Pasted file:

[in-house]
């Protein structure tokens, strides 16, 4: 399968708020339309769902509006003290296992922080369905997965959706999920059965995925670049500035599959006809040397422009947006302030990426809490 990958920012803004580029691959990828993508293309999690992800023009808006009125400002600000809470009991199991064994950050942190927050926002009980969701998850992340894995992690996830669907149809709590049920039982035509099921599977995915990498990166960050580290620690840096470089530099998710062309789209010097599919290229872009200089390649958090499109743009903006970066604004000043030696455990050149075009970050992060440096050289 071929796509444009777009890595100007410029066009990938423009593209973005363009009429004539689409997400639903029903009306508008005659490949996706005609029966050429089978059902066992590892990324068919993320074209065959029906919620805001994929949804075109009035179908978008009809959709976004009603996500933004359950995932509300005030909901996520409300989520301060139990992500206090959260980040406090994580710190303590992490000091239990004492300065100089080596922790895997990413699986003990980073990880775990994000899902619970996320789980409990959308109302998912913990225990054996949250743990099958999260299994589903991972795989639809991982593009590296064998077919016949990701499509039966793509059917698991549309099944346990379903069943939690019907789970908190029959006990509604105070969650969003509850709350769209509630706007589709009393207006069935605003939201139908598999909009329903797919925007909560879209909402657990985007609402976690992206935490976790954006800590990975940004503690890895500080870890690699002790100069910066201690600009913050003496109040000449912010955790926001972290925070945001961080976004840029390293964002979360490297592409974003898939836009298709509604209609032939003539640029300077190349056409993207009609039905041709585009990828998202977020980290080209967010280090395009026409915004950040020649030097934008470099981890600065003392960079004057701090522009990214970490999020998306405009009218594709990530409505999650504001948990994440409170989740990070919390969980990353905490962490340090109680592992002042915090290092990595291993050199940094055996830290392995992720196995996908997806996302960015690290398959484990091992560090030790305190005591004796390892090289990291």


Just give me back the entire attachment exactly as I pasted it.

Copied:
[in-house]
């Protein structure tokens, strides 16, 4: 399968708020339309769902509006003290296992922080369905997965959706999920059965995925670049500035599959006809040397422009947006302030990426809490 990958920012803004580029691959990828993508293309999690992800023009808006009125400002600000809470009991199991064994950050942190927050926002009980969701998850992340894995992690996830669907149809709590049920039982035509099921599977995915990498990166960050580290620690840096470089530099998710062309789209010097599919290229872009200089390649958090499109743009903006970066604004000043030696455990050149075009970050992060440096050289 071929796509444009777009890595100007410029066009990938423009593209973005363009009429004539689409997400639903029903009306508008005659490949996706005609029966050429089978059902066992590892990324068919993320074209065959029906919620805001994929949804075109009035179908978008009809959709976004009603996500933004359950995932509300005030909901996520409300989520301060139990992500206090959260980040406090994580710190303590992490000091239990004492300065100089080596922790895997990413699986003990980073990880775990994000899902619970996320789980409990959308109302998912913990225990054996949250743990099958999260299994589903991972795989639809991982593009590296064998077919016949990701499509039966793509059917698991549309099944346990379903069943939690019907789970908190029959006990509604105070969650969003509850709350769209509630706007589709009393207006069935605003939201139908598999909009329903797919925007909560879209909402657990985007609402976690992206935490976790954006800590990975940004503690890895500080870890690699002790100069910066201690600009913050003496109040000449912010955790926001972290925070945001961080976004840029390293964002979360490297592409974003898939836009298709509604209609032939003539640029300077190349056409993207009609039905041709585009990828998202977020980290080209967010280090395009026409915004950040020649030097934008470099981890600065003392960079004057701090522009990214970490999020998306405009009218594709990530409505999650504001948990994440409170989740990070919390969980990353905490962490340090109680592992002042915090290092990595291993050199940094055996830290392995992720196995996908997806996302960015690290398959484990091992560090030790305190005591004796390892090289990291």